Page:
Indeed. The steering damper is a simple shock absorber. When you move the handle bars, a rod is pushing fluid through a hole (and around discs) causing friction/resistance (damping) to that movement. The faster you move the bars the more resistance (damping force) is created. So while there is less damping force at slow handle bar movements there is still some which does indeed make the bike turn in slower as the steering damper slows down your counter steering input (to make the bike lean over). Taking the steering damper off will indeed make the bike turn in faster/easier however, you put yourself at greater risk of a tank slapper. At least on my steering damper there is a knob adjuster that can increase or decrease said damping forces. My strategy is to start with the adjuster all the way loose (turn lefty-loosey) to allow for the fastest turn-in and then slowly increase a click at a time as I feel the bars getting to wobbly (engineering technical term) for my tastes. Turn in speed will be effected so its a compromise.

Why the steering damper would cause your bike to stand up mid corner I am not sure about. I could guess that at mid corner (where you should be getting on the throttle) is causing your bike to run wide because of possible too tight steering damper resisting your counter steering. But then your bike would probably be slow to turn in as well. But if removing the damper fixes the problem, the damper may have been adjusted too tight or frozen up.
 

·
Registered
Joined
·
459 Posts
You dont say if you tried adjusting the damper or that it can't adjust .
If it is cranked fully on it will affect the handling and if its unadjustable from that position then yes its better off the bike.

Its like ABS, you dont really need it but it might save your ass one day.
 

·
Registered
Joined
·
3,111 Posts
As I said, it's effect should only be noticeable in extreme situations, to prevent tank slappers, something you'd have a hard time provoking of your own accord. In normal spirited riding a well adjusted steering damper isn't noticed.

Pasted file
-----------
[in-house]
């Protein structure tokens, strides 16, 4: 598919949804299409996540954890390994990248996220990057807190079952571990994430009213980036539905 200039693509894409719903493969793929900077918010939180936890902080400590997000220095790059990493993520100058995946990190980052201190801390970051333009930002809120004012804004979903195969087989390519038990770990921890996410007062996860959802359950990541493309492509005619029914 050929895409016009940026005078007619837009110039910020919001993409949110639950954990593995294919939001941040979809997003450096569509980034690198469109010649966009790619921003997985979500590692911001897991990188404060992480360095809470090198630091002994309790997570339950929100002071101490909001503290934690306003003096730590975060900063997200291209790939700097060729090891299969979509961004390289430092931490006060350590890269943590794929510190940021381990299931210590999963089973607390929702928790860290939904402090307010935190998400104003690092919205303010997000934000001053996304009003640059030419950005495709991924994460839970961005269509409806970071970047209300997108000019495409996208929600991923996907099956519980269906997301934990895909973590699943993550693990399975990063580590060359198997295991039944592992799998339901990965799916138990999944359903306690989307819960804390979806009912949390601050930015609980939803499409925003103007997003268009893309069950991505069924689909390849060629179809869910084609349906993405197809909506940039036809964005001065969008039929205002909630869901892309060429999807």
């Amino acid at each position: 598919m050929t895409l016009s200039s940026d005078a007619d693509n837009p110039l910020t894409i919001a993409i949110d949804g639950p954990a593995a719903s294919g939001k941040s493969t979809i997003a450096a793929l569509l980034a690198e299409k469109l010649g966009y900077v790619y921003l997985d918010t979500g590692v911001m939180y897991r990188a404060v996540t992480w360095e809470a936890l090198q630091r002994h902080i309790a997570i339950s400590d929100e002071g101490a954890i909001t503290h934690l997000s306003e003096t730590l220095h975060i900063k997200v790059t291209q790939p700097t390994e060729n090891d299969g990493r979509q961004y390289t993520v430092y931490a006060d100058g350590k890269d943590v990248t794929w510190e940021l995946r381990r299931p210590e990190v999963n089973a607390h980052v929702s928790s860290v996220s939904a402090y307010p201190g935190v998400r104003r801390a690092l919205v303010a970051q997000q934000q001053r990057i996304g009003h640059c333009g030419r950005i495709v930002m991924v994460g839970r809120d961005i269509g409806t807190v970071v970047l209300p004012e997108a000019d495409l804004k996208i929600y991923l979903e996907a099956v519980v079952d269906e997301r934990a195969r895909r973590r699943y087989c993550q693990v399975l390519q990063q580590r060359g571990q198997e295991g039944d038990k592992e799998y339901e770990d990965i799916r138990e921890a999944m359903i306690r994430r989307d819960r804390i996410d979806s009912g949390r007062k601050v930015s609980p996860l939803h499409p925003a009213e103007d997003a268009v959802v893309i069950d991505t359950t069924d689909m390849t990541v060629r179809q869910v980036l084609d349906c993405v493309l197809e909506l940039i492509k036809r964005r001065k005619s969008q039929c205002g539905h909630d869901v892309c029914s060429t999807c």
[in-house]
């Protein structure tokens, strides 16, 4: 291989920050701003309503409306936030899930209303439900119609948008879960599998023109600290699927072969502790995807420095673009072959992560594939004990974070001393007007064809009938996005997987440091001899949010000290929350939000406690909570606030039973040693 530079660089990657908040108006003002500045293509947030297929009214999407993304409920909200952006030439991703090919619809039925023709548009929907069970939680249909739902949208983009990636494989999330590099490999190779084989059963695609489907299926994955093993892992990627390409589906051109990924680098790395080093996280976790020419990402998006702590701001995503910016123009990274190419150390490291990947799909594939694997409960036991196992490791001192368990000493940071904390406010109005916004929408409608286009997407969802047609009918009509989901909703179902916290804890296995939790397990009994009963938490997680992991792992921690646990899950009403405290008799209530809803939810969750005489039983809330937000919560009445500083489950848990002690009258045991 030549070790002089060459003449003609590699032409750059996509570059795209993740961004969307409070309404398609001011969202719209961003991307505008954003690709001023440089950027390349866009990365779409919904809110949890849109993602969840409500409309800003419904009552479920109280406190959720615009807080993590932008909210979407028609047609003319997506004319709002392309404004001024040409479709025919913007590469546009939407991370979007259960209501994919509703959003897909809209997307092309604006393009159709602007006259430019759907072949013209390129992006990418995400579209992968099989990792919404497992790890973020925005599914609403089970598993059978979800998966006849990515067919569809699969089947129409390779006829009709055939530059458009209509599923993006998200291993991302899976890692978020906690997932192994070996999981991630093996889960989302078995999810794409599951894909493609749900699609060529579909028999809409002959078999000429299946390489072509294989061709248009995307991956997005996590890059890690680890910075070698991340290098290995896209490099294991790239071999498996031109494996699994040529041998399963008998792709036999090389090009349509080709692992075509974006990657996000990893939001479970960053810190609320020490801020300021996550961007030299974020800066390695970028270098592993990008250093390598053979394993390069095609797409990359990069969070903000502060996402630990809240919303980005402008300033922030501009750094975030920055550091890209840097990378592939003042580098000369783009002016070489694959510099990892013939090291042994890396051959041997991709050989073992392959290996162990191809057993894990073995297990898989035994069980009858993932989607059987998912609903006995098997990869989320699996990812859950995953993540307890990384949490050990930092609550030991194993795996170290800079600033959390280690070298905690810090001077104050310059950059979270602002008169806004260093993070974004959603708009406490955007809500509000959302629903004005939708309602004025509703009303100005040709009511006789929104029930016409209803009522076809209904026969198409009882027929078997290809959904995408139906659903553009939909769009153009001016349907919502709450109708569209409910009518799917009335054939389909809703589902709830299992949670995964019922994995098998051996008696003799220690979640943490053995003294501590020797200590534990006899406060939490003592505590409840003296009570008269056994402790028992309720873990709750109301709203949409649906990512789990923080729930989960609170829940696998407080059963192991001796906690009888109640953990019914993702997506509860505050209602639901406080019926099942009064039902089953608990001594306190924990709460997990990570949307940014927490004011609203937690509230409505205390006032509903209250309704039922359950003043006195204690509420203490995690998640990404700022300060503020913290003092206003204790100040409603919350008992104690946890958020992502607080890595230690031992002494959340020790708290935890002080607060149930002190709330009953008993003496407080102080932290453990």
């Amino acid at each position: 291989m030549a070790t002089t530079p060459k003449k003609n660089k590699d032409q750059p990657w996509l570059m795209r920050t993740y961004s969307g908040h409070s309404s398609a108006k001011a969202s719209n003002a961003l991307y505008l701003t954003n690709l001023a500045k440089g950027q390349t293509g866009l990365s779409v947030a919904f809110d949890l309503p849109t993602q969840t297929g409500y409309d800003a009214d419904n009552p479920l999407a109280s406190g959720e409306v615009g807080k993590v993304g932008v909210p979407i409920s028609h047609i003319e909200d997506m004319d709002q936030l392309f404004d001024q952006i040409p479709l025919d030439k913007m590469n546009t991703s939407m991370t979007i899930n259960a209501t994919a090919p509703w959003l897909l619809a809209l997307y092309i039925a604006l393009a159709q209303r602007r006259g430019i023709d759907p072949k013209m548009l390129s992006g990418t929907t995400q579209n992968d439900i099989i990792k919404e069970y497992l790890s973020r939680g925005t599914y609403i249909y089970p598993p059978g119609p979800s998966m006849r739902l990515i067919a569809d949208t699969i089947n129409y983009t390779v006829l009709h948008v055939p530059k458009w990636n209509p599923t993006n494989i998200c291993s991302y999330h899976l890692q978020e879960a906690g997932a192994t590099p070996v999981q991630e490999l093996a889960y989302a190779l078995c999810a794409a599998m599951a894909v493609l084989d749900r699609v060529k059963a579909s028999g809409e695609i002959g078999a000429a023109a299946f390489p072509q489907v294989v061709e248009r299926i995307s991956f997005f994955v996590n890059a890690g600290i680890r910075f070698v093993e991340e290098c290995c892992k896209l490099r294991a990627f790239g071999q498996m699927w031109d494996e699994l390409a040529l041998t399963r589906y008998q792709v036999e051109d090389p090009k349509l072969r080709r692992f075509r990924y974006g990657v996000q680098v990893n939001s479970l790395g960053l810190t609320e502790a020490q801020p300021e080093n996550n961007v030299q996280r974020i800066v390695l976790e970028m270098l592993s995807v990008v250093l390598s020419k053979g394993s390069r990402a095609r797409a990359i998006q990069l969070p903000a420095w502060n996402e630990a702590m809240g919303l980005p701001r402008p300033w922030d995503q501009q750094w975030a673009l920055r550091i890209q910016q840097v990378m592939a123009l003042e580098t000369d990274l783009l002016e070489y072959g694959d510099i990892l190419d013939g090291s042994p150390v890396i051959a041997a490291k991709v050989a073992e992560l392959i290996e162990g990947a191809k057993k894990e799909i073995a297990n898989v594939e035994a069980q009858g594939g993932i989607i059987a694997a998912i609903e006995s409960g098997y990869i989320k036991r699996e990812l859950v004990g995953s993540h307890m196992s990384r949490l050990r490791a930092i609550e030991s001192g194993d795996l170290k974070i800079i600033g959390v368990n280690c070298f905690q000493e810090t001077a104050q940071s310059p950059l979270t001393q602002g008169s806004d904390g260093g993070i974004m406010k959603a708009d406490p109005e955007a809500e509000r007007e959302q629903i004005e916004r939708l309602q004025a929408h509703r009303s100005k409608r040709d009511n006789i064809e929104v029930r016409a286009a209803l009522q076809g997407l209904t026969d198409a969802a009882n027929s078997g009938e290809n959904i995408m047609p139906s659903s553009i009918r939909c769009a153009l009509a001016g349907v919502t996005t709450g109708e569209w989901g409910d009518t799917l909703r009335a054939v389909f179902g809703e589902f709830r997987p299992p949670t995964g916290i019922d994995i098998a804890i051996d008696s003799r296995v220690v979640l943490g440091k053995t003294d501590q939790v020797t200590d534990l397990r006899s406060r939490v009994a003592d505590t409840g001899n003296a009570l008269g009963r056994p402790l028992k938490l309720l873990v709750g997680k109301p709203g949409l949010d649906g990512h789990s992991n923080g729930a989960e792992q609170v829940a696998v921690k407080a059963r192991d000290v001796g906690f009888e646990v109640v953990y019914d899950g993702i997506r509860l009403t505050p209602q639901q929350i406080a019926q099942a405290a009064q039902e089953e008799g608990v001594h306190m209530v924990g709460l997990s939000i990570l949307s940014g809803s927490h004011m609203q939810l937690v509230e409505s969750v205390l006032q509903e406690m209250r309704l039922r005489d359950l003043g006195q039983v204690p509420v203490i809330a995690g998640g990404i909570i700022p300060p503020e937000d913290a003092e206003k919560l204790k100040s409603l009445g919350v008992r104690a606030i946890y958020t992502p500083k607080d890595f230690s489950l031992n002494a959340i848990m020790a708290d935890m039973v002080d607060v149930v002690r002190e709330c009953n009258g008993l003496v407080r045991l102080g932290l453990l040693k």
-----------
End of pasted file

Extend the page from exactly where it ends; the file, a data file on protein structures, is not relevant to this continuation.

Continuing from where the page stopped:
·
Registered
Joined
·
79 Posts
my friends 916 had his ohlins o-ring swell up causing the steering dampner ineffective.. similiar to what your experiencing. You could send the entire unit back and have it rebuilt. I don't think it costed too much.

andy
 

·
Super Moderator
Joined
·
22,072 Posts
Triple,

Thanks for alerting me to this thread! I had a friend who is experienced in suspension settings set everything up so it would be neutral. Removing the steering damper made big improvements for me, maybe give that a go? I'd be interested to see if you find yours turns in better?

I also have Pirelli Corsa's. What tyre pressures do you run? I have 36/46


Rich
Stupid question but I presume you checked your tyre pressures??!!!
And that was a worry too :wtf:
 

·
Registered
Joined
·
97 Posts
Discussion Starter #19
I'm going to double check the tyre pressures I'm currently running.

What do other Pirelli Corsa riders run on the road? I always used to swear by 32/36, but was adviced to raise it to what I believe to be 36/42.

Be interested to know your experiences.


Rich
 

·
Registered
Joined
·
97 Posts
Discussion Starter #20
Indeed. The steering damper is a simple shock absorber. When you move the handle bars, a rod is pushing fluid through a hole (and around discs) causing friction/resistance (damping) to that movement. The faster you move the bars the more resistance (damping force) is created. So while there is less damping force at slow handle bar movements there is still some which does indeed make the bike turn in slower as the steering damper slows down your counter steering input (to make the bike lean over). Taking the steering damper off will indeed make the bike turn in faster/easier however, you put yourself at greater risk of a tank slapper. At least on my steering damper there is a knob adjuster that can increase or decrease said damping forces. My strategy is to start with the adjuster all the way loose (turn lefty-loosey) to allow for the fastest turn-in and then slowly increase a click at a time as I feel the bars getting to wobbly (engineering technical term) for my tastes. Turn in speed will be effected so its a compromise.

Why the steering damper would cause your bike to stand up mid corner I am not sure about. I could guess that at mid corner (where you should be getting on the throttle) is causing your bike to run wide because of possible too tight steering damper resisting your counter steering. But then your bike would probably be slow to turn in as well. But if removing the damper fixes the problem, the damper may have been adjusted too tight or frozen up.

Just checked the removed steering damper. It's set fully anti-clockwise, so at it's softest setting.

Maybe a reconditioning or oil change as per Donsy's post would be in order.


Rich
 
1 - 20 of 20 Posts
Top